Credit: mraoraor/Adobe
Eucalypt trees are iconic in Australia, with around 900 species spread around the continent. However, a new study has found that toxic compounds in their leaves are having undesirable ecological impacts when eucalypt plantations have been established in other parts of the world.
Credit: Caleb Dawson
The Walter and Eliza Hall Institute has created an exhibition of gorgeous images revealing biological processes such as breast and lung cancer, blood vessel development and embryogenesis.
Different phytoplankton species, including diatoms and algae. Image courtesy of
Ancient plankton DNA is revealing how marine ecosystems have responded to long-lasting changes in past climate – and enabling us to predict the future.
Credit: ugurv/Adobe
Magnetic polymers have been applied to winemaking to demonstrate their potential as a treatment to remove off-flavours. How does it work and what is the effect?
2018 was another big year for science yarns, from outrage at the creation of the world's first genetically modified babies and dire warnings from the world's top climate science organisation, to a successful Mars mission and a huge setback for driverless cars. Scroll down to see 2018's best and biggest science tales.
There was no shortage of weird and wonderful science in 2018.
Research finds a link between some of the most popular heartburn treatments and iron deficiency, which can lead to anaemia
Their wooden homes are stuck together with pee and have stood longer than the pyramids.
UP FRONT
Corporate interests have a heavy hand in how research is designed, conducted and reported.
conSCIENCE
A disabled student’s story reveals the huge systemic barriers faced by minority groups seeking a science education.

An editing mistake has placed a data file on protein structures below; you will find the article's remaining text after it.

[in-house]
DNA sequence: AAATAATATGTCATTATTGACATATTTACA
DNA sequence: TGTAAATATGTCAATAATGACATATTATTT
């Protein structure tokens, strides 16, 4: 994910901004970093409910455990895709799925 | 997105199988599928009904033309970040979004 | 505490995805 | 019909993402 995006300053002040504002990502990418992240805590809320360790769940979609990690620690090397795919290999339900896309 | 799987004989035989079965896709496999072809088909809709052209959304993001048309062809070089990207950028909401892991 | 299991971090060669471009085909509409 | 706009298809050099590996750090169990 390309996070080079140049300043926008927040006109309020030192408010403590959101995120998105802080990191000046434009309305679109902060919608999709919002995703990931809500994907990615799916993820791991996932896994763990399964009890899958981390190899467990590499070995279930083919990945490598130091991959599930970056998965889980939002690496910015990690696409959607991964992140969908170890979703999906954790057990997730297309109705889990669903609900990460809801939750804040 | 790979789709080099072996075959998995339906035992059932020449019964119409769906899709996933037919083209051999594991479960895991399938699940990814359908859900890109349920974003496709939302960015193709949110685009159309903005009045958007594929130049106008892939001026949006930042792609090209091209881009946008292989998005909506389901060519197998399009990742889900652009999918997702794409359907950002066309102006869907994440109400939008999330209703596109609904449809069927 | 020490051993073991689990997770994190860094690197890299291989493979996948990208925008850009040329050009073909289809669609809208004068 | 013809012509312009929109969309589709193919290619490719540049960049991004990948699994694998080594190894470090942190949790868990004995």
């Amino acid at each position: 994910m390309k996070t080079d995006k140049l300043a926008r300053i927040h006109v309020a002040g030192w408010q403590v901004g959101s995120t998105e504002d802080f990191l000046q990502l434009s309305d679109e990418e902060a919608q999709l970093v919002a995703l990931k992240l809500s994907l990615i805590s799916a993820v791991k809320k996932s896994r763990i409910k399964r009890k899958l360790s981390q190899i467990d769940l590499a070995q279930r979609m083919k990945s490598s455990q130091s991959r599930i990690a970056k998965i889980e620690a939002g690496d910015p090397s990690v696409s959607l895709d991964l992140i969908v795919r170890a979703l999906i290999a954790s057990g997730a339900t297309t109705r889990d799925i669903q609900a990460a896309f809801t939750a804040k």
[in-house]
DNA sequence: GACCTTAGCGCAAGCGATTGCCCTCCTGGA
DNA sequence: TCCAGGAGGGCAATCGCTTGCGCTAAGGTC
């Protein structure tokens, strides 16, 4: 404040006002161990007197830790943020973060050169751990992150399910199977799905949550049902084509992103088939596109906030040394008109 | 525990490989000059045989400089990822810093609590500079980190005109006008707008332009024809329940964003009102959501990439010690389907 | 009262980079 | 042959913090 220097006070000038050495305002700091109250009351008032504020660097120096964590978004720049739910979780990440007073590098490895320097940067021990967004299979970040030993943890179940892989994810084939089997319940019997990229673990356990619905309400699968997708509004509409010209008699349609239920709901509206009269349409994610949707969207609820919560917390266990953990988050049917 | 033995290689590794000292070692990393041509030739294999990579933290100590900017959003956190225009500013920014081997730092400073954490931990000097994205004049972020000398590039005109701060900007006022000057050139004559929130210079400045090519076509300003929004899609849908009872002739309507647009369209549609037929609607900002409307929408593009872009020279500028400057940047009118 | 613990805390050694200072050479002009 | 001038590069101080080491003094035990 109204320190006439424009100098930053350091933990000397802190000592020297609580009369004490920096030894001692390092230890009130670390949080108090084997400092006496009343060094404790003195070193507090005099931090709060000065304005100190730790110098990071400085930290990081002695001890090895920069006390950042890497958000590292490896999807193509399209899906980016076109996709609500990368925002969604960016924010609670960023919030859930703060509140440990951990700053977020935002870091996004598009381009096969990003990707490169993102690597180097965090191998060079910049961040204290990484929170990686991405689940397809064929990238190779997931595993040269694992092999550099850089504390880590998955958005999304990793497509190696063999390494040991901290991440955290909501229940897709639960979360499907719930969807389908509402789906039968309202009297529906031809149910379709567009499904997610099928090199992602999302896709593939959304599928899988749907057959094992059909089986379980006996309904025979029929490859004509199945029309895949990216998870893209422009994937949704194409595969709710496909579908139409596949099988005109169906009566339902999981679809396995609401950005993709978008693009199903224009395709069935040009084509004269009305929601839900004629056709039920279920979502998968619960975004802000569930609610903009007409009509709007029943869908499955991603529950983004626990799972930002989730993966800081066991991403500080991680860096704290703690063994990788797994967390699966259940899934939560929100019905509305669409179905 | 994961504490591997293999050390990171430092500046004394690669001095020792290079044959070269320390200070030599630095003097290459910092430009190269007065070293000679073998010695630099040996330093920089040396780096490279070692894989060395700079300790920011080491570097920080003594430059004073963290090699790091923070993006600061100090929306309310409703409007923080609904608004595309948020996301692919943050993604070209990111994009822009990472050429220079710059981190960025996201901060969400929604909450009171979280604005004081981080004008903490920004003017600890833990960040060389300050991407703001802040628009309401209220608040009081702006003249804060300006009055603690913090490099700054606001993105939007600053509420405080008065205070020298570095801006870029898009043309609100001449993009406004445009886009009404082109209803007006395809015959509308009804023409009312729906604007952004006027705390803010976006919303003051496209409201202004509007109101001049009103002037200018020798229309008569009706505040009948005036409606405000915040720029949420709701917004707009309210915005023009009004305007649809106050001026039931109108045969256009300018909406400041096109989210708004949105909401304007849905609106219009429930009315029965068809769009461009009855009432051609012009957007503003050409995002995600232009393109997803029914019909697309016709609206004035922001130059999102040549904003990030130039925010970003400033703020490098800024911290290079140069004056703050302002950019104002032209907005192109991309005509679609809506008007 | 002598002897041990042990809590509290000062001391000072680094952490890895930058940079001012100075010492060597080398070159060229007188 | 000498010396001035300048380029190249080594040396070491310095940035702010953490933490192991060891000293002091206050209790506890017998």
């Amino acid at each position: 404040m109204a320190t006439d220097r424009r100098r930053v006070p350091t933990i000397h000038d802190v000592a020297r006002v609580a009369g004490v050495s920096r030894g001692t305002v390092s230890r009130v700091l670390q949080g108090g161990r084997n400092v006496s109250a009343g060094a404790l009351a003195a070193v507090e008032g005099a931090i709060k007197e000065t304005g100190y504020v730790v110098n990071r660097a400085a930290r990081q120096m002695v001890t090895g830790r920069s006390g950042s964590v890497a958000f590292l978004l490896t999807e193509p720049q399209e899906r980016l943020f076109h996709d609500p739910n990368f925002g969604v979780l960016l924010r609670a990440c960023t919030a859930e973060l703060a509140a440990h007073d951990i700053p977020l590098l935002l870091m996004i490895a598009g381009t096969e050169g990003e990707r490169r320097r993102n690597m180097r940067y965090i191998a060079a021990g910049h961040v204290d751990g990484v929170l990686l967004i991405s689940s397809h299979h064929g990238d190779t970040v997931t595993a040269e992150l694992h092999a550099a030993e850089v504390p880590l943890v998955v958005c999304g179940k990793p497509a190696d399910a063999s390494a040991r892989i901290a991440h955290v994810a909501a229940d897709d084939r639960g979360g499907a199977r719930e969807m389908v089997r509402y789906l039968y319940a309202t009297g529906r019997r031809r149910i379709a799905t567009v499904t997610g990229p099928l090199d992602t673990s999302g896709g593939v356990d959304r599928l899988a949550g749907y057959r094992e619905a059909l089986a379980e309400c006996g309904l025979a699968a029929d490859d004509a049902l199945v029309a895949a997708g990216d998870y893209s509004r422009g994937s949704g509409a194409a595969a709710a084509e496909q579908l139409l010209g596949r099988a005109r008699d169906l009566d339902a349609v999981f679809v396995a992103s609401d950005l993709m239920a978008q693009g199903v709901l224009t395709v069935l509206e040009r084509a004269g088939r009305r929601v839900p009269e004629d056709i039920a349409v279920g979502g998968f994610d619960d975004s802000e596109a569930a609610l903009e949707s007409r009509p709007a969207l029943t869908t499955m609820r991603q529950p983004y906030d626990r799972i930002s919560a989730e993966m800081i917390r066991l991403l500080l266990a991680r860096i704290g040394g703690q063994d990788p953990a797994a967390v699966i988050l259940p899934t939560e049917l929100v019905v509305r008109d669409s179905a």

QUANDARY
Alongside the question of whether we can treat ageing is the question of whether we should.
NEUROPSY
Decisions are most easily made when the right number of options are available.
ECO LOGIC
Cities planning to adapt to climate change should take biodiversity along for the ride.
LOWE TECH
Australia has been ranked third-worst in the developed world for environmental protection, and medical professionals are increasingly concerned about the health impacts of climate change.
OUT OF THIS WORLD
Astronomers have spotted the most distant star ever seen as well as stunning auroras on Saturn.
DIRECTIONS
Australia is well-placed to use the expertise, networks and infrastructure of our science, technology and innovation sectors to leverage international influence.
THE NAKED SKEPTIC
Predictions of a tsunami hitting Sydney should not have made the news.
THE BITTER PILL
The problem of over-hyped science news is undermining public trust in science.
EXPERT OPINION
Australia’s Space Agency will touch down in Adelaide by mid-2019. It is hoped that it will help triple Australia’s space economy to $12 billion by 2030.
NASA's InSight lander has touched down on Mars after spending almost 7 months travelling through space. Its mission is to measure the temperature of the red planet and listen out for any earthquakes to help scientists understand more about the interior of the planet.
Killer whales are at risk due to PCB contamination despite a near-global ban more than 30 years ago. The threat affects more than half of the world’s orcas, and whale populations near industrialised regions and at the top of the food-chain are at a high risk of population collapse over the next 100 years.
AUSTRALASIAN SKY
Your map of the night sky this month.